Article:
February 10, 2014 A Few Days In The Lives Of… A personal retrospective of The Beatles (Part one)
Written by Jon D’Amore – author of ‘The Boss Always Sits In The Back’, several screenplays, and countless articles.
Events take place during the course of our lives that affect us and find their way into our memory, whether we went looking for them, or they were chanced upon. In the case of this series of articles, those events and memories revolve around people and their contact, however long or short, with members of The Beatles.
Yes. I’m a fan of The Beatles. If there were a scale from 1-to-10 to show one’s level of fandom, I guess I’d come in around a 9.85.
My favorite Beatle? He played “rhythm guitar and mouth organ.” Oddly enough, I played rhythm guitar (I started lessons at seven, two-and-a-half years before they landed in America), but I could never get that harmonica-thing going. He wore glasses. I wore glasses. His first wife was a blonde. Yeah, so was mine. He later married a Japanese woman. Okay, I’ve dated a Japanese woman (close enough). We even had the same first name, though I dropped the “h” during my teenage years for “artistic reasons.”
On Sunday, February 9th, 2014, America (and I’m sure many other places on the planet) celebrated the 50th Anniversary of The Beatles explosive first appearance on The Ed Sullivan Show.
The day was celebrated and promoted around the country with countless news reports, along with terrestrial, satellite and internet radio shows marking the event with Beatles music and interviews. There were untold hours of commentary from celebrities and non-celebrities giving their recollections of sitting in front of their black & white TV’s on that winter evening at 8 o’clock waiting to see what these Beatles were all about. ‘I Want To Hold Your Hand’ was at the very top of the AM charts (FM hadn’t reached prominence yet. Transistor AM radios ruled the airwaves at the time, and would for another 3 years). I spent this historic anniversary curled up on the couch and watched The Beatles/Ed Sullivan 2 DVD Box Set and then the 11+ hour Beatles DVD Anthology. And like the majority of us, at 8 o’clock I turned on CBS to watch the 2 hour special.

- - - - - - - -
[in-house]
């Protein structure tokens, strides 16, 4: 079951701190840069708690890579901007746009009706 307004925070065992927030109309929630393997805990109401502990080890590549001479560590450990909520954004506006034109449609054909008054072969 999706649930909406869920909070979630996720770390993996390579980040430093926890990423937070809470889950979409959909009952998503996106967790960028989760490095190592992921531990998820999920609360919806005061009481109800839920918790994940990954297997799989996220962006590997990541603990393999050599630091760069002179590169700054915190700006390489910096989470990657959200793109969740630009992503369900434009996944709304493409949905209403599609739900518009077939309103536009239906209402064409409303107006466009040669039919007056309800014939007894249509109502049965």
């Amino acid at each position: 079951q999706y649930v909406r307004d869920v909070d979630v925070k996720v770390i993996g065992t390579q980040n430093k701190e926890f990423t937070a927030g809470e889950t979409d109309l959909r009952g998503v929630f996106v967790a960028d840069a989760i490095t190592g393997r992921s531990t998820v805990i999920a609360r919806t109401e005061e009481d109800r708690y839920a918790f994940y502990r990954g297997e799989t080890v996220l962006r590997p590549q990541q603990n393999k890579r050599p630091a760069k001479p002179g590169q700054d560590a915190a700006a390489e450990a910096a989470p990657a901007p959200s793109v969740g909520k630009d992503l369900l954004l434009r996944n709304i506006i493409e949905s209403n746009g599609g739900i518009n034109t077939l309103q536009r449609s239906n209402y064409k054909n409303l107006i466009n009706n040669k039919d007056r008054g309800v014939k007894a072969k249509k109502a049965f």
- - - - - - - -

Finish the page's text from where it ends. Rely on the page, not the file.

I distinctly recall that evening fifty years ago. I was 10 years old.
My father sat in the kitchen reading a newspaper. He wasn’t interested…though 73 million other Americans were.
My mother was on our plastic covered sofa across the room from our black & white television (the same one we watched the assassinations of JFK and Lee Harvey Oswald on 11 weeks earlier).
I, with my crew cut hair, sat on the floor less than 3 feet from the screen. As Ed introduced the band during the shows’ first few minutes, the audience (mostly girls between 11 to 18) went wild. Paul McCartney counted off and they performed ‘All My Loving’, ‘Till There Was You’ and ‘She Loves You’. Within seconds, America was introduced to Beatlemania. It was as simple and as fast as that. The group conquered our minds, bodies, hearts and bank accounts.